Macron Picks Old Rival to Steer His Vision Through EU MinefieldsBy
Leglise-Costa is France’s new ambassador to the Europe Union
Macron named the career diplomat to push his reform agenda
One way to win Emmanuel Macron’s trust is to take him on.
Macron regularly tussled with Philippe Leglise-Costa when they were vying for influence in Francois Hollande’s inner circle between 2012 and 2014.
Leglise-Costa was the technocrat negotiating line-by-line on everything from farming to immigration to Greek debt. Macron, an economic adviser, was seeking buy-in even then for his vision of the future of the European Union.
Now the career diplomat is point man in the president’s efforts to steer plans for an EU renaissance through the minefields of Brussels.
“There were two very distinctive lines on Europe, one embodied by Macron and one by Leglise-Costa” said Ramon Fernandez, head of the French Treasury at the time and now CFO of Orange SA. “I have no doubt that Leglise-Costa will be able to defend the president’s vision now. He’s an excellent expert. And the political line is clear.”
The renewed partnership will make its debut at the year-end leaders’ summit that begins Thursday in the Belgian capital, with Brexit and a brand new continental defense program on the agenda. Leglise-Costa will have no shortage of work in his new role -- French officials expect the president’s broader program of reforms to take almost a decade to push through.
In some ways, France’s new ambassador to the EU is the antithesis of his boss.
While the president is a networker and a strategist who thrives in the spotlight, Leglise-Costa is nervous, understated, sharp and shy: a warrior-monk according to one French official who’s known him for 20 years.
When the wiry 51-year-old went for an obligatory medical check-up before moving to Brussels the doctor asked whether he ran marathons. In fact, the only marathons he has ever engaged in have been diplomatic. He once worked through an EU-record 22 hours of unbroken talks as member states thrashed out their response to the financial crisis. Leglise-Costa declined to comment for this story.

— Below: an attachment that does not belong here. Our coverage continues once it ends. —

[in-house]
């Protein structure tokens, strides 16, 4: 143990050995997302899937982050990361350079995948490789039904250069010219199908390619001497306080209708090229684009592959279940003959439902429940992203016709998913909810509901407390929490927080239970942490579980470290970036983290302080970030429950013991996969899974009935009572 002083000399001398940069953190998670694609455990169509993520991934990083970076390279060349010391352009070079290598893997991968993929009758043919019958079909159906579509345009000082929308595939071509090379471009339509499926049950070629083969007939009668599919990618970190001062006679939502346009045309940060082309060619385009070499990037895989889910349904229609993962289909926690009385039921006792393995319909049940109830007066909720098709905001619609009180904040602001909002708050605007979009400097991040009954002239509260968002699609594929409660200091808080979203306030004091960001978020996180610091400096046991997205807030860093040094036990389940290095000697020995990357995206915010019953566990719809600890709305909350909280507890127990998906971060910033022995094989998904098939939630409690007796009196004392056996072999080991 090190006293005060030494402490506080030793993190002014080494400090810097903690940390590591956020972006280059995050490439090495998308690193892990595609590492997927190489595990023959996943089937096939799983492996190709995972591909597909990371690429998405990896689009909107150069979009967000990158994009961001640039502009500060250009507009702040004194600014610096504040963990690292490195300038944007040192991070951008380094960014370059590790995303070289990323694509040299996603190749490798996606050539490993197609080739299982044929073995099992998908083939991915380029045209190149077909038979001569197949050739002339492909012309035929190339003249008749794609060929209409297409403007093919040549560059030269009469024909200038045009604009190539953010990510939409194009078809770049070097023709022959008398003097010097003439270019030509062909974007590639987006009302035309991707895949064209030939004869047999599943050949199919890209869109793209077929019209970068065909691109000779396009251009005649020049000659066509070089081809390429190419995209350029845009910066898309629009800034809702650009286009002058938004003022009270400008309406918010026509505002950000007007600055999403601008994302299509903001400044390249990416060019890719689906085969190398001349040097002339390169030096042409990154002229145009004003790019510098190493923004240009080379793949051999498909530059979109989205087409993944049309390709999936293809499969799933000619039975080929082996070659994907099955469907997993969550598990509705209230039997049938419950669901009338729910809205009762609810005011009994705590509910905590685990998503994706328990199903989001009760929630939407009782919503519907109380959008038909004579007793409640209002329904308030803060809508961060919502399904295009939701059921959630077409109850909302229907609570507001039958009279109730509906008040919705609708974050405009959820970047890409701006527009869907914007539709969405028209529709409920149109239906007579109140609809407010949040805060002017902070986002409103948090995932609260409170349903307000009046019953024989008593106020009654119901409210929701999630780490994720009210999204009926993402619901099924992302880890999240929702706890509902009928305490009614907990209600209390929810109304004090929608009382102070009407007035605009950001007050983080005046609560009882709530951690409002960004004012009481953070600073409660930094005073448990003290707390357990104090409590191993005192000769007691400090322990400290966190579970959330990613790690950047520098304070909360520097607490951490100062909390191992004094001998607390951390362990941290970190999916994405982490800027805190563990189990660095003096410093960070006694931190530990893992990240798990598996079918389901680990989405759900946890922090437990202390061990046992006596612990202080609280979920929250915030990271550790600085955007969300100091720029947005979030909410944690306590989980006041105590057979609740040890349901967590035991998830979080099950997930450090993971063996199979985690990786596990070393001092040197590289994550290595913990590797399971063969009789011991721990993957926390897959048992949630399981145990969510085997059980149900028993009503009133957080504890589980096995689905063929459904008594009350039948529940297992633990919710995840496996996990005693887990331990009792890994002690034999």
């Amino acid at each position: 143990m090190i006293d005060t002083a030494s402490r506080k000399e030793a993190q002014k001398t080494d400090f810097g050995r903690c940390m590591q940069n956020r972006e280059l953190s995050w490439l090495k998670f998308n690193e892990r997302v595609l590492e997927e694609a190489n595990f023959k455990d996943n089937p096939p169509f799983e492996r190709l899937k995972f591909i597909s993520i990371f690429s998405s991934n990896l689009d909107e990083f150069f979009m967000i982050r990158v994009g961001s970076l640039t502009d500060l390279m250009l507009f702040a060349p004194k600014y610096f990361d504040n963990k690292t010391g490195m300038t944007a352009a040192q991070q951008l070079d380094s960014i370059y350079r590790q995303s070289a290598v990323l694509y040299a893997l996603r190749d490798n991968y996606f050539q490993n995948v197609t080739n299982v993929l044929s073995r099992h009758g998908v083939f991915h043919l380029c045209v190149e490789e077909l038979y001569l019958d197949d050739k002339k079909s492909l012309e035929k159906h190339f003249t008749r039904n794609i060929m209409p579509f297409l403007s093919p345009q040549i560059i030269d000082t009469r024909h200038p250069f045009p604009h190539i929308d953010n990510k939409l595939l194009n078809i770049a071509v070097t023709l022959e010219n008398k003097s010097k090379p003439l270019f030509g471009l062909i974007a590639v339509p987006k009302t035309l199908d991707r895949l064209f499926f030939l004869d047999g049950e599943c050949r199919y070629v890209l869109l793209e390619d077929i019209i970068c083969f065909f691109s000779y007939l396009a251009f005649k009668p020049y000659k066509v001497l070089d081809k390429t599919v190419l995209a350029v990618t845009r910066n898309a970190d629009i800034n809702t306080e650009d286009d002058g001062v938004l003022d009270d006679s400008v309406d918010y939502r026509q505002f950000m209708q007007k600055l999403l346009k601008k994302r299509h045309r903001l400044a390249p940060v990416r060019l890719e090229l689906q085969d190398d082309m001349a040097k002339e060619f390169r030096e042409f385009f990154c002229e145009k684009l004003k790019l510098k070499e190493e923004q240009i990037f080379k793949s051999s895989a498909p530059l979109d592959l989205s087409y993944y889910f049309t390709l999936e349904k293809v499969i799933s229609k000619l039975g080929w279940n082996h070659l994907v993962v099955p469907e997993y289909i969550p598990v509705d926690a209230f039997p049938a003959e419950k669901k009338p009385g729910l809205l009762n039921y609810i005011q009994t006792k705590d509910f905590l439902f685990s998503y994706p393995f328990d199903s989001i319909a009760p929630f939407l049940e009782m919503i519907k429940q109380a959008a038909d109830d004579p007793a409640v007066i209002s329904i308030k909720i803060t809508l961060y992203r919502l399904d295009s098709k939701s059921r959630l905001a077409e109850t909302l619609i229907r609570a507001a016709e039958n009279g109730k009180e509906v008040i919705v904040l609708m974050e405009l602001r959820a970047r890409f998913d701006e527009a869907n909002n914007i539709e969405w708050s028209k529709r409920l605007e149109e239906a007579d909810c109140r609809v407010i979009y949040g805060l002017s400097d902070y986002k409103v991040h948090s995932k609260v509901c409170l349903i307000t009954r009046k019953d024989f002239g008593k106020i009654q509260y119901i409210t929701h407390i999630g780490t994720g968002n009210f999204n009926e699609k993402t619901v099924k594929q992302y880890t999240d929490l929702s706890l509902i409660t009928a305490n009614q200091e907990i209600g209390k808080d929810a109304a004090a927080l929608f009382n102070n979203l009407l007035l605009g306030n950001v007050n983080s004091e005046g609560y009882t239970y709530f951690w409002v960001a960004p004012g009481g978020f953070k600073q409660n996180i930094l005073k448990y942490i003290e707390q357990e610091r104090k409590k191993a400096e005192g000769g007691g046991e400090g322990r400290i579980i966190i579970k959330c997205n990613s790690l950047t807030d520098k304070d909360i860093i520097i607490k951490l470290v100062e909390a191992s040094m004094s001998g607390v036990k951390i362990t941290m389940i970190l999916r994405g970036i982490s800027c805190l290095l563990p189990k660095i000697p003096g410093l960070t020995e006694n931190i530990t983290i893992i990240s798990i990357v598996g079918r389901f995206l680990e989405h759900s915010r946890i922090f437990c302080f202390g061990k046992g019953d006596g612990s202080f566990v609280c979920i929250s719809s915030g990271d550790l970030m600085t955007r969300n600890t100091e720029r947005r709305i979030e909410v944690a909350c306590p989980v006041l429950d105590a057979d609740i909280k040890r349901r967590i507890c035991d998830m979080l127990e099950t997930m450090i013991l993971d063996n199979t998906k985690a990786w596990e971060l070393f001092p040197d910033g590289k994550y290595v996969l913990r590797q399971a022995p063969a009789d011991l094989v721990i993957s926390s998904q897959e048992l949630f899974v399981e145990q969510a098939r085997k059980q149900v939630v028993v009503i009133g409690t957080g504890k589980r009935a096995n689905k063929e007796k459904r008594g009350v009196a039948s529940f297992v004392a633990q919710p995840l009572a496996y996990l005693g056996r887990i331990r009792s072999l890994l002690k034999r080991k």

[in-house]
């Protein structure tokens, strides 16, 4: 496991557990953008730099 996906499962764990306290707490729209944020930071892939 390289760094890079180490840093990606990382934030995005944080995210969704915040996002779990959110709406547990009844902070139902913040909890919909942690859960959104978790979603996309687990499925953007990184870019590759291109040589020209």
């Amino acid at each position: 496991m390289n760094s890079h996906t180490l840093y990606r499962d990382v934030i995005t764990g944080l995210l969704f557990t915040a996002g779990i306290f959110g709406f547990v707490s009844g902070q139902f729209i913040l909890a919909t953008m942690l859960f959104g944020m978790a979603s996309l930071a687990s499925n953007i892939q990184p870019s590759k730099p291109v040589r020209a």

The banker-turned-president was still in high school honing his dramatic talents when the ambassador was helping to negotiate the Maastricht Treaty in 1992 as a junior diplomat. Leglise-Costa then worked his way up the French diplomatic corps over 25 years, carving out a speciality in EU policy and earning a reputation of toughness along the way. Macron recognized that depth of experience when he nominated his former rival to his new post last month.
“He’s certainly the one who knows Europe best,” Macron said in his first public tribute to the diplomat. The president asked all his ministers “to consult with Leglise-Costa as often as possible” with EU policy a central pillar of his plans for his presidency.
Behind closed doors, the new hierarchy has taken some getting used to for Leglise-Costa, who still occasionally refers to “Monsieur Le President’’ as “Emmanuel.’’
Germany’s ambassador to France, Nikolaus Meyer-Landrut, was EU affairs adviser to Chancellor Angela Merkel when Macron and Leglise-Costa were jostling at the Elysee Palace, and dealt with them regularly. The French diplomat isn’t a hardliner, he says, he is “hard-working and loyal.”
“In this job you have to know how to be tough, it’s not a walk in the park,” he said in an interview, banging the arm of his chair with his fist. “Leglise-Costa is in exactly the right role.’’
That steadfastness will be needed over the next couple years as the talks over the U.K.’s future relationship with the EU come to a head. Both Leglise-Costa and his boss are determined that the terms of Britain’s departure shouldn’t dominate the agenda in Brussels.
The Macron Plan
Macron set out his own plans for the EU in a wide-ranging September speech at the Sorbonne in Paris. He wants to see more integration on matters including defense, migration, universities, intelligence-gathering, asylum seekers, clean energy, terrorism, tax and technology.
But most of all, he wants to lay the foundations for more financial integration of the euro area, so that Europe can punch its weight on the world stage.
“The Europe we know is too weak, too slow, too ineffective,’’ Macron said. “Europe needs to be an economic and monetary power.’’
Such rhetoric provokes suspicion in member states like the Netherlands and Poland, as well as in Germany. Leglise-Costa’s job will be to turn that vision into the technical clauses that EU agreements are built from. And to secure the funds to back it up.
“He knows how to conduct a negotiation in a civil way without losing the sight of what his mission is,’’ Johannes Laitenberger, the European Commission’s director general of competition said in an interview. “He knows to strike a sensible compromise when he sees it. But if you’re sitting across the table from him, you’d better be fully prepared.”
— With assistance by Mark Deen